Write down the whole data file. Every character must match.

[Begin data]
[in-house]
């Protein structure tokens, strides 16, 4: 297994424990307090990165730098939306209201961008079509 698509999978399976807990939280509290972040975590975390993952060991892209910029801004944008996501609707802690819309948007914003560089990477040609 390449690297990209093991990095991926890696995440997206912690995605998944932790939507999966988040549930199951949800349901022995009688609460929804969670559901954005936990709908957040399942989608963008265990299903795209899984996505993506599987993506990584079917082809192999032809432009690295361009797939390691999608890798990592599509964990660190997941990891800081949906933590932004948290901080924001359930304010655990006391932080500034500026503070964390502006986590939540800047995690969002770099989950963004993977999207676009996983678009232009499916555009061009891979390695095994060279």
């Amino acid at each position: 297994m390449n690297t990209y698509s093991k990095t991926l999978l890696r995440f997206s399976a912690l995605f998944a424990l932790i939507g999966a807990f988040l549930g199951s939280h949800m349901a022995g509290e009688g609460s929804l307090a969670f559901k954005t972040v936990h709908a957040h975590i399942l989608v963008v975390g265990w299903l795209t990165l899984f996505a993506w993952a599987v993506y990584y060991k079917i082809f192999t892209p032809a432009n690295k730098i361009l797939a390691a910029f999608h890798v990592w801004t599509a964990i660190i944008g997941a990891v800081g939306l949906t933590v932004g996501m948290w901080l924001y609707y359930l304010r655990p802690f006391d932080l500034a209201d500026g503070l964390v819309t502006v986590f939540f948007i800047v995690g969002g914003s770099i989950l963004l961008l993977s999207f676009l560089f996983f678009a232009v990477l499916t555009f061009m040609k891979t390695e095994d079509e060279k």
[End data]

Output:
[in-house]
């Protein structure tokens, strides 16, 4: 297994424990307090990165730098939306209201961008079509 698509999978399976807990939280509290972040975590975390993952060991892209910029801004944008996501609707802690819309948007914003560089990477040609 390449690297990209093991990095991926890696995440997206912690995605998944932790939507999966988040549930199951949800349901022995009688609460929804969670559901954005936990709908957040399942989608963008265990299903795209899984996505993506599987993506990584079917082809192999032809432009690295361009797939390691999608890798990592599509964990660190997941990891800081949906933590932004948290901080924001359930304010655990006391932080500034500026503070964390502006986590939540800047995690969002770099989950963004993977999207676009996983678009232009499916555009061009891979390695095994060279």
């Amino acid at each position: 297994m390449n690297t990209y698509s093991k990095t991926l999978l890696r995440f997206s399976a912690l995605f998944a424990l932790i939507g999966a807990f988040l549930g199951s939280h949800m349901a022995g509290e009688g609460s929804l307090a969670f559901k954005t972040v936990h709908a957040h975590i399942l989608v963008v975390g265990w299903l795209t990165l899984f996505a993506w993952a599987v993506y990584y060991k079917i082809f192999t892209p032809a432009n690295k730098i361009l797939a390691a910029f999608h890798v990592w801004t599509a964990i660190i944008g997941a990891v800081g939306l949906t933590v932004g996501m948290w901080l924001y609707y359930l304010r655990p802690f006391d932080l500034a209201d500026g503070l964390v819309t502006v986590f939540f948007i800047v995690g969002g914003s770099i989950l963004l961008l993977s999207f676009l560089f996983f678009a232009v990477l499916t555009f061009m040609k891979t390695e095994d079509e060279k």